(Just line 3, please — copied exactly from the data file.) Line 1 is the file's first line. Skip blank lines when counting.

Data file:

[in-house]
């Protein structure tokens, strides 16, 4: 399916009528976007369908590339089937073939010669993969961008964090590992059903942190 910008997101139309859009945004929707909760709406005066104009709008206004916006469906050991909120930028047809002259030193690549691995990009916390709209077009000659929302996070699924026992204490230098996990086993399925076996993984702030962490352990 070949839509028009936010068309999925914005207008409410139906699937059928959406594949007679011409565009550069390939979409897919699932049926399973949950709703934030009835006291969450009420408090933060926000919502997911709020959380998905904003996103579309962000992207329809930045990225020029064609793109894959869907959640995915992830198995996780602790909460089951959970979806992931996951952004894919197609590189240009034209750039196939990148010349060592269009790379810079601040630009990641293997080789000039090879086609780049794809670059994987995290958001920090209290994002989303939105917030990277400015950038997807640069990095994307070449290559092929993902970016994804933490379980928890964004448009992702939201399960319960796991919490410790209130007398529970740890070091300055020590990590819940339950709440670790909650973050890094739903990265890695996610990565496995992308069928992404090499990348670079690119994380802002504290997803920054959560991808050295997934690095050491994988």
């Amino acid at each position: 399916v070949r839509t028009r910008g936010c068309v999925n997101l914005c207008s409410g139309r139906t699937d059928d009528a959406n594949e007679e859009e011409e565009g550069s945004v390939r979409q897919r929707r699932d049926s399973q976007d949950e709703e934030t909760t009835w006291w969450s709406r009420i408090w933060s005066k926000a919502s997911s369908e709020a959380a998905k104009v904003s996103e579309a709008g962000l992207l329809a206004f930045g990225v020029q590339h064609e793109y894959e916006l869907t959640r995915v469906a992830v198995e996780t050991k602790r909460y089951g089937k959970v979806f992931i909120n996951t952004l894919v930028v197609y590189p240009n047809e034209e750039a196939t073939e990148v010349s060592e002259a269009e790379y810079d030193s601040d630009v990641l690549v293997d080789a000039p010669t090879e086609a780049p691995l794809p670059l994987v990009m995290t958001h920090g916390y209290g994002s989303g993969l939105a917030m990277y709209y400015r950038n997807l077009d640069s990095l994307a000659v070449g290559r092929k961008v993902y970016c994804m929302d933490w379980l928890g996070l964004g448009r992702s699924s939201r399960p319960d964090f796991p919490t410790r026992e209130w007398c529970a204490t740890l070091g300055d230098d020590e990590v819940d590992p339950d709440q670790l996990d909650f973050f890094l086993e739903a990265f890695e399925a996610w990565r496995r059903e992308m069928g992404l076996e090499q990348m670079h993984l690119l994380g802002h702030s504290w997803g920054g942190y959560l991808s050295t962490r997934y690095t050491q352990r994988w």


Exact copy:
């Amino acid at each position: 399916v070949r839509t028009r910008g936010c068309v999925n997101l914005c207008s409410g139309r139906t699937d059928d009528a959406n594949e007679e859009e011409e565009g550069s945004v390939r979409q897919r929707r699932d049926s399973q976007d949950e709703e934030t909760t009835w006291w969450s709406r009420i408090w933060s005066k926000a919502s997911s369908e709020a959380a998905k104009v904003s996103e579309a709008g962000l992207l329809a206004f930045g990225v020029q590339h064609e793109y894959e916006l869907t959640r995915v469906a992830v198995e996780t050991k602790r909460y089951g089937k959970v979806f992931i909120n996951t952004l894919v930028v197609y590189p240009n047809e034209e750039a196939t073939e990148v010349s060592e002259a269009e790379y810079d030193s601040d630009v990641l690549v293997d080789a000039p010669t090879e086609a780049p691995l794809p670059l994987v990009m995290t958001h920090g916390y209290g994002s989303g993969l939105a917030m990277y709209y400015r950038n997807l077009d640069s990095l994307a000659v070449g290559r092929k961008v993902y970016c994804m929302d933490w379980l928890g996070l964004g448009r992702s699924s939201r399960p319960d964090f796991p919490t410790r026992e209130w007398c529970a204490t740890l070091g300055d230098d020590e990590v819940d590992p339950d709440q670790l996990d909650f973050f890094l086993e739903a990265f890695e399925a996610w990565r496995r059903e992308m069928g992404l076996e090499q990348m670079h993984l690119l994380g802002h702030s504290w997803g920054g942190y959560l991808s050295t962490r997934y690095t050491q352990r994988w």